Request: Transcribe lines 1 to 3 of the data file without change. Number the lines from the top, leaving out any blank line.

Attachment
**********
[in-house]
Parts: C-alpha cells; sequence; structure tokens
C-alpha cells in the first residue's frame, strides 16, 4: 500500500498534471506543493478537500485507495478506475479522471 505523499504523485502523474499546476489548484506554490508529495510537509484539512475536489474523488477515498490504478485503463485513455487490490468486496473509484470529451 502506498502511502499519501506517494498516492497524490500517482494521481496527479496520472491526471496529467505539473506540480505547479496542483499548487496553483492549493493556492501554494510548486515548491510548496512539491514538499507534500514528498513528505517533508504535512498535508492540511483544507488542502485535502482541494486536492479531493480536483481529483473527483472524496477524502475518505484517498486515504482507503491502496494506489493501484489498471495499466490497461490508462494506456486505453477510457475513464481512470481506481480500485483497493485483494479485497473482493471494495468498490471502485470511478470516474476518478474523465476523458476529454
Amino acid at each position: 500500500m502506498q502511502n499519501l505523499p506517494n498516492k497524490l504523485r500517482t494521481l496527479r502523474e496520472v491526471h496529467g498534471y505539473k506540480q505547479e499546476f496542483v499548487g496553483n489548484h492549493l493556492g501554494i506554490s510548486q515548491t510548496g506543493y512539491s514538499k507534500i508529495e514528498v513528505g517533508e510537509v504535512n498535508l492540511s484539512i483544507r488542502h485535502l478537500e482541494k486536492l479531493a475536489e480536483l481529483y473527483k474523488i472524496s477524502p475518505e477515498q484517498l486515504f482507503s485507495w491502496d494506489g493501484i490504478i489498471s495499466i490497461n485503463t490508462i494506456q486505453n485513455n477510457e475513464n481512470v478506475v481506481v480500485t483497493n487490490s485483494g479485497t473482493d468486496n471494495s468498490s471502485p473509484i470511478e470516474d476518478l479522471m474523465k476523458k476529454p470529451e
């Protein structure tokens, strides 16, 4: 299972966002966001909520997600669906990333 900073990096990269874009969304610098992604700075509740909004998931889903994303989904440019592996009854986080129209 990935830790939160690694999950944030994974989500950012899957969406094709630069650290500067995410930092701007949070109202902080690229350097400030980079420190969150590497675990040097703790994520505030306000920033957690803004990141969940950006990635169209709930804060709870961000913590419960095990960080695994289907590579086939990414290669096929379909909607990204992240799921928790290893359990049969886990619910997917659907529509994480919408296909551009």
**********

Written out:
[in-house]
Parts: C-alpha cells; sequence; structure tokens
C-alpha cells in the first residue's frame, strides 16, 4: 500500500498534471506543493478537500485507495478506475479522471 505523499504523485502523474499546476489548484506554490508529495510537509484539512475536489474523488477515498490504478485503463485513455487490490468486496473509484470529451 502506498502511502499519501506517494498516492497524490500517482494521481496527479496520472491526471496529467505539473506540480505547479496542483499548487496553483492549493493556492501554494510548486515548491510548496512539491514538499507534500514528498513528505517533508504535512498535508492540511483544507488542502485535502482541494486536492479531493480536483481529483473527483472524496477524502475518505484517498486515504482507503491502496494506489493501484489498471495499466490497461490508462494506456486505453477510457475513464481512470481506481480500485483497493485483494479485497473482493471494495468498490471502485470511478470516474476518478474523465476523458476529454